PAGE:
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Ernst KRENEK (1900-1991)
Three One Act operas

Der Diktator Op.49 (1926)
Der Diktator – Urban Malmberg (baritone)
Charlotte – Celina Lindsley (soprano)
Der Offizier – Robert Wörle (tenor)
Maria – Gabrielle Ronge (soprano)
Schwergewicht oder Die Ehre Der Nation Op.55 (1927)
Adam Ochsenschwanz – Roland Bracht (bass)
Evelyne - Celina Lindsley (soprano)
Gaston - Robert Wörle (tenor)
Professor Himmelhuber - Urban Malmberg (baritone)
Anna Maria Himmelhuber – Bogna Bartosz (mezzo soprano)
Ein Journalist – Daniel Kirch (tenor)
Ein Regierungstrat – Markus Sandmann (tenor)
Das Geheime Königreich Op.50 (1927)
Der König – Michael Kraus (baritone)
Die König in – Claudia Barainsky (soprano)
Der Narr - Urban Malmberg (baritone)
Der Rebell – Pär Lindskog (tenor)
Die drei singended Damen - Celina Lindsley (soprano) Silvia Weiss (mezzo soprano), Michelle Breed (alto)
Erster Revolutionär – Falko Maiwald (tenor)
Zweiter Revolutionär – Egbert Junghanns (bass)
Deutsches Symphonie-Orchester Berlin/Marek Janowski
Recorded Berlin-Dahlem Jesus-Christus-Kirche 1998 and 1999
CAPRICCIO 60 107 [44.17 + 42.12]


After his atonal Second Symphony and the taboo-busting symbolist Jonny Spielt Auf Krenek set to work on a trilogy of one act operas that was complete almost within a year. The earlier stylistic extremes were replaced by a return to what he once called a Puccinian cantilena – but the intensity of composition saw no let-up. No sooner was the ink dry on Jonny (four days in fact) than The Dictator was begun, a satire on Mussolini. It lasts twenty-five minutes, a strongly compressed piece that opens in taut neo-classical style and is broadly traditional and post-Wagnerian. It’s fuelled by the will to Power and Desire, turbulent fusions of politics and sexuality: revenge and assassination attempts thwarted by the seductive allure of the Great Man and bitter ironies of that kind. Thus recollections are accompanied by discordant orchestral interjections and the most rapturous and romantic music in the whole opera occurs as the wife of the crippled, war-blinded officer sings with him a bel canto duet in which they muse on the subject of killing the Dictator. There’s a fugal start to Scene II, which grows in romantic authority until a trio of exultant lyricism emerges. All this underscores assertions of will, the corruptibility of political design by human glamour and power and the tragic-comedic alignments of sexuality.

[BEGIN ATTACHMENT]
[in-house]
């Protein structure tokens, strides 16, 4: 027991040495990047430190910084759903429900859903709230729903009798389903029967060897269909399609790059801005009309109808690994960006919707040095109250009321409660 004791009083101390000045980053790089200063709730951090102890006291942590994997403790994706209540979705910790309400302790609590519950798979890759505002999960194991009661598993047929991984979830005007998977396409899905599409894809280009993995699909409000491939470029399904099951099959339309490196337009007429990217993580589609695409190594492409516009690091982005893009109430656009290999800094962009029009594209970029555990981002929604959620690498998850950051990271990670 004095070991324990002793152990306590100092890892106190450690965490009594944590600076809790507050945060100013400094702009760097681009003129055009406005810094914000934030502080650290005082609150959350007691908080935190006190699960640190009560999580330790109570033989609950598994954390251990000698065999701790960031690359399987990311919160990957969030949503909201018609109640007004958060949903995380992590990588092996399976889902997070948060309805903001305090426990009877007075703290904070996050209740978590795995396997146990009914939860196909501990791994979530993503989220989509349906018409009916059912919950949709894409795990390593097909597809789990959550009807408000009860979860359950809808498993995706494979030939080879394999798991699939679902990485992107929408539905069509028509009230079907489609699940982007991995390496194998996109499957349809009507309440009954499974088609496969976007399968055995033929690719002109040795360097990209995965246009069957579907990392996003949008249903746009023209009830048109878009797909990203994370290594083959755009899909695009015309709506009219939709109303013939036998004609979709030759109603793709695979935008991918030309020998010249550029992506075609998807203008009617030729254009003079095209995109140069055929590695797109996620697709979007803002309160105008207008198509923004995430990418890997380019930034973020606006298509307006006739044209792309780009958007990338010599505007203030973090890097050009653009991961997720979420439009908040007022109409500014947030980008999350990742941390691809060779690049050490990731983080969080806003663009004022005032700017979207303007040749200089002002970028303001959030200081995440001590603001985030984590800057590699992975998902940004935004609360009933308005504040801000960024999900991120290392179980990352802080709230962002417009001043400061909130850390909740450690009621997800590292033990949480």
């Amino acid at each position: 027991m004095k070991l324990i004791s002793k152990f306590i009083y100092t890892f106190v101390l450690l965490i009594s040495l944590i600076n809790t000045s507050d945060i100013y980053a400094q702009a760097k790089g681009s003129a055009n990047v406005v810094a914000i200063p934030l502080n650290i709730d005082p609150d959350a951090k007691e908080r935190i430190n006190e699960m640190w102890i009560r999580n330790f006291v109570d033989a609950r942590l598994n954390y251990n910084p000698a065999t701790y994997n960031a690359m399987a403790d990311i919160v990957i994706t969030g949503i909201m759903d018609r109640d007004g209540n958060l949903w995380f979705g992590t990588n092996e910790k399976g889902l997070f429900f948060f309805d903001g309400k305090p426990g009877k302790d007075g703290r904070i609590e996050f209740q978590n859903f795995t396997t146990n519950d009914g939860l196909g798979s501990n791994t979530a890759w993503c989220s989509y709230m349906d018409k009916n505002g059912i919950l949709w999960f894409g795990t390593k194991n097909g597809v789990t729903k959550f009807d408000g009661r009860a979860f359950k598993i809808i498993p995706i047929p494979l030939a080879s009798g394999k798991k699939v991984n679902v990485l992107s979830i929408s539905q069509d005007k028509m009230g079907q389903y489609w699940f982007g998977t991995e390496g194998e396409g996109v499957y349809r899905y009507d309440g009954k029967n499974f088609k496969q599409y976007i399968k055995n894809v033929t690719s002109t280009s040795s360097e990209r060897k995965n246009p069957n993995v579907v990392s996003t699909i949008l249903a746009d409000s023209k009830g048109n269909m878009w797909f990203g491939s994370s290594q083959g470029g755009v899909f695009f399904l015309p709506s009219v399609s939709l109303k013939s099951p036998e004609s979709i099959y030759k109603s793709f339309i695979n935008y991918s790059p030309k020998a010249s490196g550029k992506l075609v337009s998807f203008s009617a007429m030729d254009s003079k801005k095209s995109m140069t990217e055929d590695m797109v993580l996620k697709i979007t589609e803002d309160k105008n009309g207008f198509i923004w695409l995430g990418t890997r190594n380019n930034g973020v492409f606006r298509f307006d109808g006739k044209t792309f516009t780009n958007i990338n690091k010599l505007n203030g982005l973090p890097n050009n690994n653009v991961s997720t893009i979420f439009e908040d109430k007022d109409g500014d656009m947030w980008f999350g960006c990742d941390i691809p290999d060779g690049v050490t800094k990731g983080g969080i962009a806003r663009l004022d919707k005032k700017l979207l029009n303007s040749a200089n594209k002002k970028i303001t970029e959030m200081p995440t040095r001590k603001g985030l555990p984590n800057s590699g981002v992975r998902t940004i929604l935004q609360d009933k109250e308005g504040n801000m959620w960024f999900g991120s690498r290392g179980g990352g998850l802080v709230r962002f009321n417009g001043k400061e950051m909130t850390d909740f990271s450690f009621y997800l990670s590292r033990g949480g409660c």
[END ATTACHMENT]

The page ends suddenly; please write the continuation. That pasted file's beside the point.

Das Geheime Königreich (The Secret Kingdom) followed hard on the heels of The Dictator. It’s a more benign work in which a King, constantly proclaiming his unworthiness, effectively renounces his crown to his duplicitous Queen. His Court Jester guards the Crown until he is tricked into relinquishing it; meanwhile a civil war rages. If there were at least the vaguest of Straussian hints in The Dictator, here we have distinct Mozartian allusions, in the form of a trio of scolding women. Opening with an expressionist cryto-Bergian choral cry we are soon released on some rococo music for the Jester. The King, pursued, is accompanied by a mordant and weary sounding bassoon and there’s plenty of shrewish up-to-date coloratura and contemporary dance with mildly satiric intent. In fact there is a lot packed into a short, if chaotic, book: a drunk scene, Ovidian Metamorphosis, Straussian cheek and Midsummer Night’s Dream Mendelssohnianisms. Perhaps against my better judgement I loved it.

The last of the trio of one acters was a spoof on the then vogue for the Boxer, embodiment of the Male, entitled Schwergewicht oder Die Ehre Der Nation (Heavyweight or The Glory of the Nation). How to describe this tumultuous fifteen-minute riot? There’s plenty of dance music – especially Latin American – in the sliver of an Introduction as well as waltzes. The orchestra undercuts the journalist with a fatuous trumpet line. A pushy intellectual with her "strong subconscious" enjoys being smacked about by the boxer, and adultery and prurience rule the roost. Meanwhile the object of everyone’s fascination, the dumb ox boxer, gets strapped to his rowing machine maybe for perpetuity, a kind of Sisyphean horror that Krenek likes to inflict on his deranged cast of Weimar socio-sexual misfits.

The performances under Marek Janowski are thoroughly accomplished - hard-edged and brittle, or faux melismatically romantic as necessary. The orchestra has a fine and pungent array of principals. The acoustic of the Jesus-Christus-Kirche is sympathetically captured. Texts are in English as well as German; notes are bilingual, majoring on the technical means Krenek employs to distinguish and make thematic points. It all makes for a tangy mid-twenties brew.

Jonathan Woolf


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